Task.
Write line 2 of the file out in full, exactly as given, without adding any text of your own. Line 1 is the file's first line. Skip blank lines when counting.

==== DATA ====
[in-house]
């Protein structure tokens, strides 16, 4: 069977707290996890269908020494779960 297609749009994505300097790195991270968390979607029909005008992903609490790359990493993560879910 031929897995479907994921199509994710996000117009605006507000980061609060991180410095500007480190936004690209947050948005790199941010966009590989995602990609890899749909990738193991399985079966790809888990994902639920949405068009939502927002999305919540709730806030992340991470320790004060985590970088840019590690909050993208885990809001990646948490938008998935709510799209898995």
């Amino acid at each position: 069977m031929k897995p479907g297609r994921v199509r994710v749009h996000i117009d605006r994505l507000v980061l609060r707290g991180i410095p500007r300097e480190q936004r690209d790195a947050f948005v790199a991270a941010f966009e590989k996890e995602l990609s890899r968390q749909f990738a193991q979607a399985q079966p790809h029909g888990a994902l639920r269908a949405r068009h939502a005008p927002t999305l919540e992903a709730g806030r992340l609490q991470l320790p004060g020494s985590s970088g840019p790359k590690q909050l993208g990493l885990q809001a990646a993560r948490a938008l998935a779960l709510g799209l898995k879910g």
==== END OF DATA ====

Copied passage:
């Protein structure tokens, strides 16, 4: 069977707290996890269908020494779960 297609749009994505300097790195991270968390979607029909005008992903609490790359990493993560879910 031929897995479907994921199509994710996000117009605006507000980061609060991180410095500007480190936004690209947050948005790199941010966009590989995602990609890899749909990738193991399985079966790809888990994902639920949405068009939502927002999305919540709730806030992340991470320790004060985590970088840019590690909050993208885990809001990646948490938008998935709510799209898995």